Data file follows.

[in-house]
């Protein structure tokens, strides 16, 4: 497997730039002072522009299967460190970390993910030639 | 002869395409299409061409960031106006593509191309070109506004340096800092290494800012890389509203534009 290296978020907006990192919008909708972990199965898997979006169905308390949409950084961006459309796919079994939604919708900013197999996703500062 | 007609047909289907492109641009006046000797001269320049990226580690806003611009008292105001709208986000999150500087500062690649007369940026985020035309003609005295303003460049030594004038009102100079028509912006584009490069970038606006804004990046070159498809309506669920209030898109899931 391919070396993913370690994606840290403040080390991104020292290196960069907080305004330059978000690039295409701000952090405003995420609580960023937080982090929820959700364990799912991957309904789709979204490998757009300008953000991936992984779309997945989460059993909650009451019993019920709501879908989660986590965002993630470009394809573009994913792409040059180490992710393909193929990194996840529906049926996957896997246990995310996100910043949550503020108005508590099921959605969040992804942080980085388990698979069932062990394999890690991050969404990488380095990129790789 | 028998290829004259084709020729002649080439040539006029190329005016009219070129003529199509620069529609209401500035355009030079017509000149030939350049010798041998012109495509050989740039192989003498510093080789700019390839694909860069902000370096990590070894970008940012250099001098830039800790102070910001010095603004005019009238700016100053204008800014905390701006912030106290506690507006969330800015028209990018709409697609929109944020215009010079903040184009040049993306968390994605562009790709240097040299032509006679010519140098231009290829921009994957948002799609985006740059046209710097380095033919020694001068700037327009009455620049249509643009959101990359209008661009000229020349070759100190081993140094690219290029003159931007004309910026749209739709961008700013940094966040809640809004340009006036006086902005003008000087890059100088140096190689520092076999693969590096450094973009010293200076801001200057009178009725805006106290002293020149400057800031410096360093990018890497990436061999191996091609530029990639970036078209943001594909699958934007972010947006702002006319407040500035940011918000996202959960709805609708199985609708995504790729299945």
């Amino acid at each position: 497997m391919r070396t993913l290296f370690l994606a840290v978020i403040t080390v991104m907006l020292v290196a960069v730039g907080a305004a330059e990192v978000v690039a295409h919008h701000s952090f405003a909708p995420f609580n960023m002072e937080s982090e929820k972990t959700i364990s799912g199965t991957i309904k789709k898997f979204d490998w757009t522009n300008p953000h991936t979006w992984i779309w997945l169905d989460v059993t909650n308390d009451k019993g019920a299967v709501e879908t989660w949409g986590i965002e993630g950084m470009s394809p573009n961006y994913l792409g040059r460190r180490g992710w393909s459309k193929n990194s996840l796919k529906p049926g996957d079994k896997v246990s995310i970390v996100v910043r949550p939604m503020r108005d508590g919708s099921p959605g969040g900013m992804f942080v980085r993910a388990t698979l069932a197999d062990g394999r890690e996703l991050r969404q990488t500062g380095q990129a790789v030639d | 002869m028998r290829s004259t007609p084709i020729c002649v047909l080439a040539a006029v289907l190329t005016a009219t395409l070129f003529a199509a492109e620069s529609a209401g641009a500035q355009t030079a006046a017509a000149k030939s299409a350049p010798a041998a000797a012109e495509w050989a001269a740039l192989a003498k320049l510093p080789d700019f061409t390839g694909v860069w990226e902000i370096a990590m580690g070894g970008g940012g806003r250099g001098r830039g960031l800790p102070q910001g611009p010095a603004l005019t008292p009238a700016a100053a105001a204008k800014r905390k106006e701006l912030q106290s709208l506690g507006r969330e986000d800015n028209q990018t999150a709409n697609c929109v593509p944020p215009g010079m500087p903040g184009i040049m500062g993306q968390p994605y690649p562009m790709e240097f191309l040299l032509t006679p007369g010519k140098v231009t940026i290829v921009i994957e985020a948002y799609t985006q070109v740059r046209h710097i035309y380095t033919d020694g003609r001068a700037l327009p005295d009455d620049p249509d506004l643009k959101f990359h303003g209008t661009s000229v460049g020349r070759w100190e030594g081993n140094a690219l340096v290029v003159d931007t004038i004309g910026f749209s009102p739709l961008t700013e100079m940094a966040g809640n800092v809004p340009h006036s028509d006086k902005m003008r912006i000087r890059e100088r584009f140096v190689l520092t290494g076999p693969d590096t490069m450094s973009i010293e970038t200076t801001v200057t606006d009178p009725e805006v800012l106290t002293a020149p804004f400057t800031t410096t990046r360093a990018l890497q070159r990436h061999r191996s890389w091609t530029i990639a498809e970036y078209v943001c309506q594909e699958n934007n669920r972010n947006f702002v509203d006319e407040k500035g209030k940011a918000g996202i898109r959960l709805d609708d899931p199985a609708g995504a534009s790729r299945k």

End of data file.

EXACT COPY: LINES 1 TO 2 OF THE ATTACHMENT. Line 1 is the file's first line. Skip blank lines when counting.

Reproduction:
[in-house]
């Protein structure tokens, strides 16, 4: 497997730039002072522009299967460190970390993910030639 | 002869395409299409061409960031106006593509191309070109506004340096800092290494800012890389509203534009 290296978020907006990192919008909708972990199965898997979006169905308390949409950084961006459309796919079994939604919708900013197999996703500062 | 007609047909289907492109641009006046000797001269320049990226580690806003611009008292105001709208986000999150500087500062690649007369940026985020035309003609005295303003460049030594004038009102100079028509912006584009490069970038606006804004990046070159498809309506669920209030898109899931 391919070396993913370690994606840290403040080390991104020292290196960069907080305004330059978000690039295409701000952090405003995420609580960023937080982090929820959700364990799912991957309904789709979204490998757009300008953000991936992984779309997945989460059993909650009451019993019920709501879908989660986590965002993630470009394809573009994913792409040059180490992710393909193929990194996840529906049926996957896997246990995310996100910043949550503020108005508590099921959605969040992804942080980085388990698979069932062990394999890690991050969404990488380095990129790789 | 028998290829004259084709020729002649080439040539006029190329005016009219070129003529199509620069529609209401500035355009030079017509000149030939350049010798041998012109495509050989740039192989003498510093080789700019390839694909860069902000370096990590070894970008940012250099001098830039800790102070910001010095603004005019009238700016100053204008800014905390701006912030106290506690507006969330800015028209990018709409697609929109944020215009010079903040184009040049993306968390994605562009790709240097040299032509006679010519140098231009290829921009994957948002799609985006740059046209710097380095033919020694001068700037327009009455620049249509643009959101990359209008661009000229020349070759100190081993140094690219290029003159931007004309910026749209739709961008700013940094966040809640809004340009006036006086902005003008000087890059100088140096190689520092076999693969590096450094973009010293200076801001200057009178009725805006106290002293020149400057800031410096360093990018890497990436061999191996091609530029990639970036078209943001594909699958934007972010947006702002006319407040500035940011918000996202959960709805609708199985609708995504790729299945």